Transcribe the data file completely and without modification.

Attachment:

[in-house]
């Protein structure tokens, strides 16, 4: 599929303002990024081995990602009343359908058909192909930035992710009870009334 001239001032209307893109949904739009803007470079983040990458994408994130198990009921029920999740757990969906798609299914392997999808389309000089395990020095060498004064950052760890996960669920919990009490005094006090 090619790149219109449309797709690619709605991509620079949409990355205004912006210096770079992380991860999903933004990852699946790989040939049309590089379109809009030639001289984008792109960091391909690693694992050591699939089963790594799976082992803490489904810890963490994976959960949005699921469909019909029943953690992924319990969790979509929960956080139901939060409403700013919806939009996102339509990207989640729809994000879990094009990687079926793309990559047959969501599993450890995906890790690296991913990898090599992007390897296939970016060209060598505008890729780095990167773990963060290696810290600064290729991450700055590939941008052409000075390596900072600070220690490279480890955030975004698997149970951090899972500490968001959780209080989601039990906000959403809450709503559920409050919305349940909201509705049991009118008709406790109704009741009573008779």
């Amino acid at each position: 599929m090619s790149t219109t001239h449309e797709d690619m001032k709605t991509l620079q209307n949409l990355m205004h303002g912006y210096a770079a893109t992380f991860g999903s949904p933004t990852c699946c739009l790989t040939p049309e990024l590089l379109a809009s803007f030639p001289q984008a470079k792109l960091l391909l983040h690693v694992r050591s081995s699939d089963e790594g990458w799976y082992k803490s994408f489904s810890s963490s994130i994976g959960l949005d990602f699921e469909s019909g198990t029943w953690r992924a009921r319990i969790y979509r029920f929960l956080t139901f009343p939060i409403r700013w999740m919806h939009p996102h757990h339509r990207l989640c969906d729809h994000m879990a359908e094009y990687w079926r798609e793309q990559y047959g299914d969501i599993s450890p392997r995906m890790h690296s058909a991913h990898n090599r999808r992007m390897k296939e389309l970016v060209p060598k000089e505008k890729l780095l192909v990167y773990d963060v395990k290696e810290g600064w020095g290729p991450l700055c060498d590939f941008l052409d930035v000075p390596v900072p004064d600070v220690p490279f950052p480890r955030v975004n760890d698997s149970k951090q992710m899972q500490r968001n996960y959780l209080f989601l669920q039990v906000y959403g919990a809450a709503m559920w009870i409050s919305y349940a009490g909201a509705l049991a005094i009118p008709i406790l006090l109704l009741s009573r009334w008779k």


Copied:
[in-house]
């Protein structure tokens, strides 16, 4: 599929303002990024081995990602009343359908058909192909930035992710009870009334 001239001032209307893109949904739009803007470079983040990458994408994130198990009921029920999740757990969906798609299914392997999808389309000089395990020095060498004064950052760890996960669920919990009490005094006090 090619790149219109449309797709690619709605991509620079949409990355205004912006210096770079992380991860999903933004990852699946790989040939049309590089379109809009030639001289984008792109960091391909690693694992050591699939089963790594799976082992803490489904810890963490994976959960949005699921469909019909029943953690992924319990969790979509929960956080139901939060409403700013919806939009996102339509990207989640729809994000879990094009990687079926793309990559047959969501599993450890995906890790690296991913990898090599992007390897296939970016060209060598505008890729780095990167773990963060290696810290600064290729991450700055590939941008052409000075390596900072600070220690490279480890955030975004698997149970951090899972500490968001959780209080989601039990906000959403809450709503559920409050919305349940909201509705049991009118008709406790109704009741009573008779």
């Amino acid at each position: 599929m090619s790149t219109t001239h449309e797709d690619m001032k709605t991509l620079q209307n949409l990355m205004h303002g912006y210096a770079a893109t992380f991860g999903s949904p933004t990852c699946c739009l790989t040939p049309e990024l590089l379109a809009s803007f030639p001289q984008a470079k792109l960091l391909l983040h690693v694992r050591s081995s699939d089963e790594g990458w799976y082992k803490s994408f489904s810890s963490s994130i994976g959960l949005d990602f699921e469909s019909g198990t029943w953690r992924a009921r319990i969790y979509r029920f929960l956080t139901f009343p939060i409403r700013w999740m919806h939009p996102h757990h339509r990207l989640c969906d729809h994000m879990a359908e094009y990687w079926r798609e793309q990559y047959g299914d969501i599993s450890p392997r995906m890790h690296s058909a991913h990898n090599r999808r992007m390897k296939e389309l970016v060209p060598k000089e505008k890729l780095l192909v990167y773990d963060v395990k290696e810290g600064w020095g290729p991450l700055c060498d590939f941008l052409d930035v000075p390596v900072p004064d600070v220690p490279f950052p480890r955030v975004n760890d698997s149970k951090q992710m899972q500490r968001n996960y959780l209080f989601l669920q039990v906000y959403g919990a809450a709503m559920w009870i409050s919305y349940a009490g909201a509705l049991a005094i009118p008709i406790l006090l109704l009741s009573r009334w008779k």